STARKVILLE — In a season filled with ever evolving lows, Mississippi State narrowly avoided watching its season implode in spectacular fashion Tuesday evening before a sparsely populated Humphrey Coliseum crowd.
Greeted with apathy from a fan base that has celebrated success for the better part of a decade, MSU (9-7, 4-6 SEC) gutted out an ugly 81-68 win over an Auburn team that’s now riding a 13-game Southeastern Conference losing streak for its first win since Jan. 10.
“I just feel like we can relax and get back to us,” junior guard Myah Taylor said. “I think we knew what was at stake tonight and we just needed a win.”
Hastened with a staunch size-disadvantage, Auburn (8-16, 0-13 SEC) had few, if any, answers to stop junior forward Jessika Carter throughout the game’s opening 20 minutes. Finding her spots in the paint possession after possession, Carter recorded 10 points and five rebounds in the first two frames to pace the Bulldog offense.
Coming off the bench for the first time since a home loss to South Carolina on Jan. 28, Aliyah Matharu also drained a pair of second quarter 3-pointers to keep MSU within striking distance.
But for what good Carter and Matharu afforded, MSU’s sloppy guard play mitigated its effectiveness. Totaling 12 first half turnovers, the Bulldogs’ backcourt accounted for eight of them compared to just eight assists.
Auburn guard Honesty Scott-Grayson took full advantage of MSU’s laissez faire offensive approach, draining six of her 10 attempts for a 16-point first half effort.
Trailing by six exiting the half, MSU played with a slightly renewed, albeit still sloppy, sense of purpose. After an eight-point first half, sophomore forward Rickea Jackson recorded her most complete outing in months. Jackson, who’s struggled with slow starts throughout MSU’s five game losing streak, fought through contact to finish at the rim, while flashing the dangerous mid-range jumper that makes her such a matchup problem nightly en route to a 20-point night.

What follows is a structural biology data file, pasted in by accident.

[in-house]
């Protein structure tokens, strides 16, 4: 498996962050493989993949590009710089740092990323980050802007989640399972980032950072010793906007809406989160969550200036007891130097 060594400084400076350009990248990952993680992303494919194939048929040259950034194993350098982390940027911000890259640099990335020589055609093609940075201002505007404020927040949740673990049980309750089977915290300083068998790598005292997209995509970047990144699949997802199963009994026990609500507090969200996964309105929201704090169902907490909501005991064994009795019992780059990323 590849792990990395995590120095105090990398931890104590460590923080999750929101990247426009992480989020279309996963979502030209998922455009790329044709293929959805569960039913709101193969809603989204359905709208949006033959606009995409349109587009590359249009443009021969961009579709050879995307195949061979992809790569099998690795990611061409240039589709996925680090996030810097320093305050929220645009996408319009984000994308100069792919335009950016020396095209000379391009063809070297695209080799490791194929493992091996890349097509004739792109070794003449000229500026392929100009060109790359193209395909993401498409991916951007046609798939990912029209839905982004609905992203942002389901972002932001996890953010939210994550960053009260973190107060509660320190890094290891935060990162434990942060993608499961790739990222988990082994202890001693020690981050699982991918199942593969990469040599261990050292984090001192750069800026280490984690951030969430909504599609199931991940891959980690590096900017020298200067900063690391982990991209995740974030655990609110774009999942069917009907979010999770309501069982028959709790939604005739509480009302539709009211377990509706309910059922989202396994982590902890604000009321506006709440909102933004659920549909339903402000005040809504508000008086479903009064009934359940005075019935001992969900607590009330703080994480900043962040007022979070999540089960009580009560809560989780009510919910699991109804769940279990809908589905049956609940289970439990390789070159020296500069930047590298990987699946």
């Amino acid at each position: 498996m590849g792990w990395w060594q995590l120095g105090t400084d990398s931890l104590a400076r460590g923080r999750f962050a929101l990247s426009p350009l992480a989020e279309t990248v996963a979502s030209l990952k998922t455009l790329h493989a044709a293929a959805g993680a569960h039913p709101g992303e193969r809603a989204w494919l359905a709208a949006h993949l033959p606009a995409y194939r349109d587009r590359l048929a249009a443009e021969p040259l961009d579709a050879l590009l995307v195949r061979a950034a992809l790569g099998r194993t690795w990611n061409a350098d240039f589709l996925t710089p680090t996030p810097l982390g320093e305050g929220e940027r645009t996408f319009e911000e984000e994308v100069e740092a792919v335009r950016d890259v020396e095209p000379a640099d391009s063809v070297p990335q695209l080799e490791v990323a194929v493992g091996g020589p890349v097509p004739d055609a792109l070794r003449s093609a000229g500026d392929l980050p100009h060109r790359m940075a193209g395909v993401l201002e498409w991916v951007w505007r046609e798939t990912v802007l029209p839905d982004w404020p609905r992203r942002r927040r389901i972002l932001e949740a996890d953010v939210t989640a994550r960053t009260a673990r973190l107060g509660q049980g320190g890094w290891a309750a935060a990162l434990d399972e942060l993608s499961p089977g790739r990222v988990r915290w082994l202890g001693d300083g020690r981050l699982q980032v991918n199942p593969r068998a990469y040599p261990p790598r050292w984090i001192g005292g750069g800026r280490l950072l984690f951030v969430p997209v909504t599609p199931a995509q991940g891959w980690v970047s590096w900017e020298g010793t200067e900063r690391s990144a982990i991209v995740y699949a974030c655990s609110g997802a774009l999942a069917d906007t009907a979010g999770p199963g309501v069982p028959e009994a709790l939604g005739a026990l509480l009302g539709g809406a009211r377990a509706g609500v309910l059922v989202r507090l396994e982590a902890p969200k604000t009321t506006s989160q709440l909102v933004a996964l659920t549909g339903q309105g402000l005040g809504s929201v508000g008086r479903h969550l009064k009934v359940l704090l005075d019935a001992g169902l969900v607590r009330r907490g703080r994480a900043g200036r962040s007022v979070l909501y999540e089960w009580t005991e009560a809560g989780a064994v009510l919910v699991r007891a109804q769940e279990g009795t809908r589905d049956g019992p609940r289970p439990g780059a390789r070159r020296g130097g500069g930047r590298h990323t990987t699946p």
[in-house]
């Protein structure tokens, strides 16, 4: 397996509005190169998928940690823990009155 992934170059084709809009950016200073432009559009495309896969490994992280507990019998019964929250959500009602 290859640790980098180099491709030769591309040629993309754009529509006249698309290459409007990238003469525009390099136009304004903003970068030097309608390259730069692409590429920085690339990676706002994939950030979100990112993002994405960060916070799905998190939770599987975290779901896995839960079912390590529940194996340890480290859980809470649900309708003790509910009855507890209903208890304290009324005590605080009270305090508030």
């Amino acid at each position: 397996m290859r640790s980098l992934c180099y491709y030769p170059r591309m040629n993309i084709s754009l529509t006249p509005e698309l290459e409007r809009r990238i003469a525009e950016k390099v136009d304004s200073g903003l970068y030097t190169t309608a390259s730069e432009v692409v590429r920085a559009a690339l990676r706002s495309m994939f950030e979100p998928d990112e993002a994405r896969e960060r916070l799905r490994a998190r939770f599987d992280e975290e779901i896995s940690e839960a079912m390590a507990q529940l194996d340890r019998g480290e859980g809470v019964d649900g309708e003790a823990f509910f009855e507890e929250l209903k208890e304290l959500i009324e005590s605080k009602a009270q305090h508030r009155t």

“I feel like we were just getting each other going mentally,” she said.”My teammates were talking to me and telling me the things I needed to do to convert.”
With Jackson leading the way, the Bulldogs outscored the visiting Tigers 45-26 over the game’s final 20 minutes in a game MSU could ill afford to drop as it continues to narrowly keep its head above water in the race for an NCAA Tournament berth.
As of Tuesday morning, ESPN bracketologist Charlie Creme still listed the Bulldogs as a No. 7 seed in a hypothetical 64-team bracket. A loss to the Tigers, who ranked No. 117 in the latest NET rankings, would’ve proved a likely death knell for a team that’s hovered around .500 for the bulk of the past month-plus and has looked far from impressive in the few games it’s actually played.
Games at LSU (No. 59) and home against Missouri (No. 40) give the Bulldogs a handful of chances to boost their current NET ranking of 38, but a Thursday night loss to the Baton Rouge-based Tigers, who Creme listed as one of his next four teams out, might put MSU in a particularly bubbly situation heading into its season finale against Missouri.
For now, MSU managed to narrowly remain in the NCAA Tournament picture with a grisly win over a team that had lost each of its last 13 games by an average 14.5 points. But with games against LSU and Missouri on the ledger over the next four days and at least one game in the impending SEC Tournament scheduled for next week, the Bulldogs remain in as precarious a position as they were entering Tuesday night’s affair.
“I feel like this is a starting point for us,” Taylor said. “We still have a long way to go, but it has to start somewhere and I think it started tonight.”
Ben Portnoy reports on Mississippi State sports for The Dispatch. Follow him on Twitter at @bportnoy15.
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